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©2019 by To the Death! Games & Pastimes. 

  • Dakota Winslow

A Beta in a World of Alphas: The challenge of playtesting with strangers

Updated: Sep 14, 2018

Last night, Mort-A-Mania had its very first successful Beta playtesting event.


We set up a table at the Archive Bar in Salem, OR, during their bi-weekly board game night. It wasn’t much, just a few players sitting at various tables while the regular bar patrons cast funny glances our way. But it was an important milestone on our long trek toward publishing, and a very useful first lesson in how to both teach the game and take constructive criticism.

As people filtered by, we introduced ourselves and the game, and invited them to play a round. We quickly realized that, to fully take advantage of the crowds, we ought to have at least two decks, if not three. In addition, it became clear that a simplified “training deck” might be of use to help explain the basic rules of the game without being bogged down in the minutiae of complex card effects.


Once started, the game seemed to progress nicely, and it was very handy to keep a notebook nearby to remember what areas players liked, and what areas they didn’t seem to care for, and what they might not have understood fully (due to the complexity of the game or our explanation quality).


However, the most difficult part of the evening was the post-play talk. It is one thing to understand, conceptually, the idea of constructive criticism and listening carefully, and another entirely to sit there while some playtester tears apart your favorite ideas and concepts. This is a totally different skillset from game design; to receive feedback from total strangers requires thick skin and strict self-control. It is all too tempting to try and defend your ideas, especially the ones you already spent hours debating with the rest of the development team. The problem is, it doesn’t matter what defense you can offer—if a player feels that way, that’s how they feel. You can’t go the home of every person that buys your game and explain to them why you made the choices that you did; all you can do is make good choices from the beginning.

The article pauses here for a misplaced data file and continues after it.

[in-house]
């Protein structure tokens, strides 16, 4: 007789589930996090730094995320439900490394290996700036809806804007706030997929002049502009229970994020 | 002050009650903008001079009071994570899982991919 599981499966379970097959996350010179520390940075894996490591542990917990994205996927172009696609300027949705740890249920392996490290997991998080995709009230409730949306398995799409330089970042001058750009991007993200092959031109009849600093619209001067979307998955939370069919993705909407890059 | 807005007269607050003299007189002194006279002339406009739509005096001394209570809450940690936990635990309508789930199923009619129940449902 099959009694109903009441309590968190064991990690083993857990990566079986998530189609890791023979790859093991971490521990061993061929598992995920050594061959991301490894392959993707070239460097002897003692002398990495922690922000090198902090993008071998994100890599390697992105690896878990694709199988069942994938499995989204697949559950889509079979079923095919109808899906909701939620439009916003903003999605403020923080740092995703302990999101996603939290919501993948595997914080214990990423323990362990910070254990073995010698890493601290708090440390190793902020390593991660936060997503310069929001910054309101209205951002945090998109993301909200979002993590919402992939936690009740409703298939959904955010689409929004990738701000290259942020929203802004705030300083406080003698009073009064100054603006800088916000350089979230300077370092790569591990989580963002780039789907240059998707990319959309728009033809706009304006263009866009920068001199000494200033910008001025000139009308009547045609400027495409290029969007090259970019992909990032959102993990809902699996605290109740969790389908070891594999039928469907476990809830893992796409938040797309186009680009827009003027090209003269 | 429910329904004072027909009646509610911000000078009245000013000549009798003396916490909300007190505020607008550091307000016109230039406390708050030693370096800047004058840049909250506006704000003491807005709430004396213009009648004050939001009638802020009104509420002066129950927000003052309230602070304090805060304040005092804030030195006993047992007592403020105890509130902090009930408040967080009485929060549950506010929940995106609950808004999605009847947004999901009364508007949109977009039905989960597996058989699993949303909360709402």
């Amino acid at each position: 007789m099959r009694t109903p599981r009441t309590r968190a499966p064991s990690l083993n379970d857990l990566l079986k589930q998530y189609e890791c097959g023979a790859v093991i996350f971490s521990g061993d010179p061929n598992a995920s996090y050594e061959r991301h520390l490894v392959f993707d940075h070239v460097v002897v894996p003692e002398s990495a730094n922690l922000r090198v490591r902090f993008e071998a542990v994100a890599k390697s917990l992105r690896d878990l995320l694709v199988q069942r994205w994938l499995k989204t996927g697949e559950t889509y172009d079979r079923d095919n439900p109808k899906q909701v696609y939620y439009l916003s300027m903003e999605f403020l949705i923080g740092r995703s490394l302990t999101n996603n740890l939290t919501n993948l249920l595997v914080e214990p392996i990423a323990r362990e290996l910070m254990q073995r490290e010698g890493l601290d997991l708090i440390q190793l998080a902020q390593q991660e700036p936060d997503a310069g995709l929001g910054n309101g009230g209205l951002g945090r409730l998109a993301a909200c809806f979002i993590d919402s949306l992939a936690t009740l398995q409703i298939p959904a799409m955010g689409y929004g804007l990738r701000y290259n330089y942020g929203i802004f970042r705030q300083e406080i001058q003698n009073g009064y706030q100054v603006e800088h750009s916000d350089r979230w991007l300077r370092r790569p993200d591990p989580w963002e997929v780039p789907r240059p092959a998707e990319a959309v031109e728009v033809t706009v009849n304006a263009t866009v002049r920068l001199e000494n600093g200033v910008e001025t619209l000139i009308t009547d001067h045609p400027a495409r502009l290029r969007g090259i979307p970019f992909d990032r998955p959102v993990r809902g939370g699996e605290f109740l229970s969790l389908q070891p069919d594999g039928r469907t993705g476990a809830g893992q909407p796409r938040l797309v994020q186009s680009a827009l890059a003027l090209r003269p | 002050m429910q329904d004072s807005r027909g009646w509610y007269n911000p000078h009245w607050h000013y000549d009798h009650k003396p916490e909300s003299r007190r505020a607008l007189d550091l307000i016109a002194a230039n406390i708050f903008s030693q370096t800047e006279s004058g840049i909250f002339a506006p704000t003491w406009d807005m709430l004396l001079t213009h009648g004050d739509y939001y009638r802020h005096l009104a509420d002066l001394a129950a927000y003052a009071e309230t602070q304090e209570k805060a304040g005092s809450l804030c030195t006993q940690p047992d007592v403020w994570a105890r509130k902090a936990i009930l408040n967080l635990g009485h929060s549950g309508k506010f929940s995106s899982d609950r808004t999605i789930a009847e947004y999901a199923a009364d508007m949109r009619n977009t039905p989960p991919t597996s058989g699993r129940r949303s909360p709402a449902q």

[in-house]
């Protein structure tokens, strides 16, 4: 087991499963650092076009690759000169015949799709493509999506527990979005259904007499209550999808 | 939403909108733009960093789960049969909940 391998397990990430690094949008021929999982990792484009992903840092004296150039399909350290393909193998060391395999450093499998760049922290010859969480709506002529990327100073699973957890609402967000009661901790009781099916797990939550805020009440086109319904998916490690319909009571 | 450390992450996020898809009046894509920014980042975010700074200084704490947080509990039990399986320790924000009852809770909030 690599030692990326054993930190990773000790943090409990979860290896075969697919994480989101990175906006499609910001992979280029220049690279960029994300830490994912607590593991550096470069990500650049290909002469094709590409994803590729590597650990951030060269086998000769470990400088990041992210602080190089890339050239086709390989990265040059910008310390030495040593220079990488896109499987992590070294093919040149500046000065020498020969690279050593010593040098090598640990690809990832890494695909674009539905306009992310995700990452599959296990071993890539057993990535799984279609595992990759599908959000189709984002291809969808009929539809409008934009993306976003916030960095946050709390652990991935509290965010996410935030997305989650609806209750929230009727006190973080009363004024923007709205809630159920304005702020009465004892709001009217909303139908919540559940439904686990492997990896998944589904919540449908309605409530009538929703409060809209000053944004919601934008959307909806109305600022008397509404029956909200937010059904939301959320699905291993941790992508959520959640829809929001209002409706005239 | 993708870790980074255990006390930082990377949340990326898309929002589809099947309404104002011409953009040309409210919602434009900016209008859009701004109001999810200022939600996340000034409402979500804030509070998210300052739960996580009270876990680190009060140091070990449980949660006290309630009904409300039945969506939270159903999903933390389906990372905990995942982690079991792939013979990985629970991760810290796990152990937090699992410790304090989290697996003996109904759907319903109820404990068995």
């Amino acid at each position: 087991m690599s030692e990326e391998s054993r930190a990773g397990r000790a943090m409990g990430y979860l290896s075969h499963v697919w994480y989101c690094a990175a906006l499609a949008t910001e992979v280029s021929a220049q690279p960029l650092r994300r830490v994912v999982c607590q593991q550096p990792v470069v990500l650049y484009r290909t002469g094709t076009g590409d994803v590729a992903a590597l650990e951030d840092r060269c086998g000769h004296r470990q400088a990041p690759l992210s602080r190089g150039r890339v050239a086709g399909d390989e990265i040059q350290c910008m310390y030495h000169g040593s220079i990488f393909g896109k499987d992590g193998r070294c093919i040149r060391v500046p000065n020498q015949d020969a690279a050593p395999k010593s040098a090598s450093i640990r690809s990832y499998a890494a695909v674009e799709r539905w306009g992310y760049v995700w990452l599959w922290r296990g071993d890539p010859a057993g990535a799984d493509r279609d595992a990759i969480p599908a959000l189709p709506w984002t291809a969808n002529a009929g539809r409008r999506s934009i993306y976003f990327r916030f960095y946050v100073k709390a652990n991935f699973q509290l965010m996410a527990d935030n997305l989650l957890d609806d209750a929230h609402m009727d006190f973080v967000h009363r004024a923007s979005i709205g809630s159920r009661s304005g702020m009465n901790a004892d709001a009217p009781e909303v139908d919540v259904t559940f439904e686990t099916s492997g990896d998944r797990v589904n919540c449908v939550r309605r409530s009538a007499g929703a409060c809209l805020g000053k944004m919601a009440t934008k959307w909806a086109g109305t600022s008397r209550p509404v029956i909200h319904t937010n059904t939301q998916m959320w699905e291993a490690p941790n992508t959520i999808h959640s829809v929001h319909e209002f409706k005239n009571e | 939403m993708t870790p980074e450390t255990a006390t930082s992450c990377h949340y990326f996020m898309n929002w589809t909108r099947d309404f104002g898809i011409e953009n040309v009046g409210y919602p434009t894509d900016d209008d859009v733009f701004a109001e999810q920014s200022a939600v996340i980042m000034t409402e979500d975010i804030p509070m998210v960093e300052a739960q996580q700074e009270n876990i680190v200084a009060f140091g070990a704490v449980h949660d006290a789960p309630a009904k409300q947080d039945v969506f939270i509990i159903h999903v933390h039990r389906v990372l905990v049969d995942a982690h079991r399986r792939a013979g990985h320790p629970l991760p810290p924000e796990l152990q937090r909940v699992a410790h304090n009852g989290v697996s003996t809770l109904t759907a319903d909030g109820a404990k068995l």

All of this is not to say that Mort-A-Mania received poor reviews—in fact, most of the feedback we received was positive—but it is the poor reviews that teach us the most. Things that we create are always difficult for us to judge, and some truths are difficult to hear.


At the same time, however, it is important to carefully consider the source of any criticism, as well as how frequently a given complaint is heard. If only one player takes issue with a component, after a few dozen have all praised, the odd player out may be an outlier. It is important to not let any one thing get under your skin, because it is impossible to please everyone.


All told, the live demo/beta test model is incredibly useful, but can be difficult at times. As we move inexorably toward a more refined, finished product, we hope that the comments we get will continue to be useful, and until then, you will find us trying our hardest to make the best game that we possibly can.


--Dakota Winslow


*This post has been edited. Previously, it contained some rather harsh parts about negative feedback. These parts did not accurately reflect how we feel about feedback, and we have changed this article to better reflect our overall attitude towards tester input.

--Dakota Winslow

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